Here’s What’s Happening With the U.S. Cyber Market
Cyber insurance rates are going down, competition in the segment is only getting fiercer and loss ratios remain low.
These are some of the conclusions of the latest U.S. Cyber Market Update by Aon, which also shows that carriers are feeling confident enough to target small and medium companies with standardized cyber policies.
The report’s broad conclusions may lead one to believe that cyber risks are no longer as frightening as they used to be. But a closer look at the data reveals that there are some clouds on the horizon, and rather than decreasing, cyber risks faced by companies are actually on the rise.
Here are the main takeaways of the report:
Growth Has Slowed Down
By crunching data from the NAIC cyber supplement, Aon calculated that cyber insurance premiums increased by 10% in 2018, which is a far cry below the over 30% rates of growth posted in 2016 and 2017.
Nonetheless, cyber continues to be a profitable line that is attracting new players, and despite consolidation in the industry, the number of cyber insurers in the U.S. market increased from 170 to 184 in 2018.
It is too early to tell whether slower growth is a trend or if the market will resume the stellar rates of yore. If it becomes the norm, however, it could be an issue for the industry, especially if catastrophic cyber events take place.
“Cyber insurance is a line with potential catastrophic exposure, and some degree of catastrophic risk needs to be allocated to premiums,” said Jon Laux, the head of cyber analytics at Aon.
In other words, margins could narrow, affecting profitability levels and, ultimately, prices. Right now, however, the situation looks pretty comfortable. Cyber insurers’ combined ratio reached a modest 65.3% last year, one basis point lower than in 2017.
New Clients Are Wanted
One of the reasons why premium growth has slowed down is the fact that the low hanging fruit has already been picked by insurers.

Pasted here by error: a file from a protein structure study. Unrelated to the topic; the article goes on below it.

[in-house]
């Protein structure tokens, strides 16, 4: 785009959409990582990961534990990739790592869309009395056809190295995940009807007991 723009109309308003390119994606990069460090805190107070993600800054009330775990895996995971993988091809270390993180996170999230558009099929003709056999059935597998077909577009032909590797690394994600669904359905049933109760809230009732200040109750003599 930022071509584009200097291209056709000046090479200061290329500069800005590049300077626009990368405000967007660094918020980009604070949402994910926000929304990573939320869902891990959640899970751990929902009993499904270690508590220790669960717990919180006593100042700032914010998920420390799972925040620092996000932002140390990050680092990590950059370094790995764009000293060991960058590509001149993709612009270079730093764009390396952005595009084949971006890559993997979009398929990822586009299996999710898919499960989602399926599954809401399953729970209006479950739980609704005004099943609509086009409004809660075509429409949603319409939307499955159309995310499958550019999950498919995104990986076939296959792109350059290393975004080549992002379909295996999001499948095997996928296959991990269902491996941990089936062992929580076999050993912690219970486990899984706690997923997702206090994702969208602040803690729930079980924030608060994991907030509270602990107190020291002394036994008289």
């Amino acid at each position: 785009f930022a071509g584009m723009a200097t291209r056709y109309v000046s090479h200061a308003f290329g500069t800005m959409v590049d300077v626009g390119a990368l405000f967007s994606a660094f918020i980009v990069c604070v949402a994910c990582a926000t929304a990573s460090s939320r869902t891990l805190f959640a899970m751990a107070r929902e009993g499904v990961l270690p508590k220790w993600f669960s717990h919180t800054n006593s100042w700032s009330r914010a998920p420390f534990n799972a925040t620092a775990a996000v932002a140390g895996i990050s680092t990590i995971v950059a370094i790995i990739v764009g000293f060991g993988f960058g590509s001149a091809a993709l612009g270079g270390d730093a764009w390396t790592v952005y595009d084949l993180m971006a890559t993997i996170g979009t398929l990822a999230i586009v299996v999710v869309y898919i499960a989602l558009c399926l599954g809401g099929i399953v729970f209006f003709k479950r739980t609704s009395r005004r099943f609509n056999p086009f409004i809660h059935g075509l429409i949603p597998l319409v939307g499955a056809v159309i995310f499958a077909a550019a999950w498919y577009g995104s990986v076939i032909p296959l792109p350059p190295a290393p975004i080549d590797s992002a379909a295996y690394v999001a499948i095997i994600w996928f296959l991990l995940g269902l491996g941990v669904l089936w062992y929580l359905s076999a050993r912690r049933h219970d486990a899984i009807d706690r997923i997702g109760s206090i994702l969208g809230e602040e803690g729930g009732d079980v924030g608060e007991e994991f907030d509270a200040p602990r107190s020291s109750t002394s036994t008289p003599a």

In other words, large corporations in sectors with high exposure to data privacy risks, such as retail, hospitality and health care, already have cyber program in place.
The tendency is for insurers to look elsewhere for new business. Industries where operational risks trump privacy concerns, such as manufacturing and transportation, are obvious targets. But the real prize is in the market for small and medium enterprises, where premiums increased by 19% last year and 42% in 2017.
“For most insurance companies I’ve talked to recently, the SME space is where they are excited for growth,” Laux said.
There are some challenges though, like the need to have a comprehensive distribution network to reach out to this market and to invest in the education of both SMEs and their brokers about the value of cyber insurance.
Ransomware Is Now the Top Threat
Gone are the days when criminals focused on big-game hacking, where they would try to make a kill by stealing data from large companies. These are still a thing, as it was shown by the mammoth Marriott breach in November, but crooks seem to have realized that several smaller attacks provide an easier and more profitable road to the cyber riches.
Aon has concluded that ransomware attacks, where criminals block a company’s access to its own IT systems until they pay a hefty ransom, have become the crime-of-choice in the cyber underworld. As a result, the cyber market faces a situation where, although the intensity of the risk has increased, the average size of claims has diminished, from $56,688 per claim in 2017 to $50,401 last year.
This is a development that cyber carriers are likely taking into account as they target SMEs, which are less equipped to deal with this kind of threat, which is, so to say, pretty democratic.
Laux remarked that any company, no matter its size, is exposed to ransomware. With criminals feeling bolder as their attacks deliver the goods, the value of claims seems to be going up again.
“A few years ago, ransoms in the six-figure range were extremely rare,” he said. “Now they are becoming increasingly common.”
We are talking about a product that is known as “cyber liability” insurance, but, in reality, the liability part of the equation is largely missing.
Last year, 68% of the 12,829 claims made covered first-party losses, which is to say, they paid damages suffered by the companies that directly endured the attacks.
But this could change soon.
Data privacy rules are mushrooming around the world, and the likes of Europe’s GDPR is beginning to hit steep fines on companies. And a big test for the market could come next year, when the California Consumer Privacy Act kicks in. It could go some way into establishing a dominant cyber liability theory that, in Laux’s view, still does not exist today. &